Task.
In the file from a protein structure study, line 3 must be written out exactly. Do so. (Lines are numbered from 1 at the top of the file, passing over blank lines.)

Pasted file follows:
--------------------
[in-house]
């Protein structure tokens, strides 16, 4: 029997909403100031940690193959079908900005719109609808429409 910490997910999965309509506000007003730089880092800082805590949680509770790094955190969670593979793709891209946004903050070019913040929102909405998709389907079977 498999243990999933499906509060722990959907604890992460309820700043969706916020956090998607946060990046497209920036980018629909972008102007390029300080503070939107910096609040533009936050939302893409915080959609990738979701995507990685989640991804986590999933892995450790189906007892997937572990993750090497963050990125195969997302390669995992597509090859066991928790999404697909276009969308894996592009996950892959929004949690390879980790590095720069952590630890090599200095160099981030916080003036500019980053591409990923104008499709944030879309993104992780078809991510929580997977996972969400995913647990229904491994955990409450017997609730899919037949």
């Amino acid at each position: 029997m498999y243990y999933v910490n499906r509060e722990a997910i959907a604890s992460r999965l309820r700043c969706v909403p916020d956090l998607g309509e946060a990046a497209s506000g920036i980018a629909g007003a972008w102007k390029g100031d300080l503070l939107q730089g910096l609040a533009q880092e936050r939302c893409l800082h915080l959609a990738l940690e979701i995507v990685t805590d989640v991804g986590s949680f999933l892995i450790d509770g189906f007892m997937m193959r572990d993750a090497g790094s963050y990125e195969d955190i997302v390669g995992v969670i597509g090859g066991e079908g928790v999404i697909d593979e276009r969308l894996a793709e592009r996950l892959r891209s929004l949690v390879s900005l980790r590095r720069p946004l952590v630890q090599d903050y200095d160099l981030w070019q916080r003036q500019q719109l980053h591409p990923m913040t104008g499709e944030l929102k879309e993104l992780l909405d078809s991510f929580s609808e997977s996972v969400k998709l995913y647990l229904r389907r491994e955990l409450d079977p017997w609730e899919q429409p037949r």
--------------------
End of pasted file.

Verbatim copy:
């Amino acid at each position: 029997m498999y243990y999933v910490n499906r509060e722990a997910i959907a604890s992460r999965l309820r700043c969706v909403p916020d956090l998607g309509e946060a990046a497209s506000g920036i980018a629909g007003a972008w102007k390029g100031d300080l503070l939107q730089g910096l609040a533009q880092e936050r939302c893409l800082h915080l959609a990738l940690e979701i995507v990685t805590d989640v991804g986590s949680f999933l892995i450790d509770g189906f007892m997937m193959r572990d993750a090497g790094s963050y990125e195969d955190i997302v390669g995992v969670i597509g090859g066991e079908g928790v999404i697909d593979e276009r969308l894996a793709e592009r996950l892959r891209s929004l949690v390879s900005l980790r590095r720069p946004l952590v630890q090599d903050y200095d160099l981030w070019q916080r003036q500019q719109l980053h591409p990923m913040t104008g499709e944030l929102k879309e993104l992780l909405d078809s991510f929580s609808e997977s996972v969400k998709l995913y647990l229904r389907r491994e955990l409450d079977p017997w609730e899919q429409p037949r």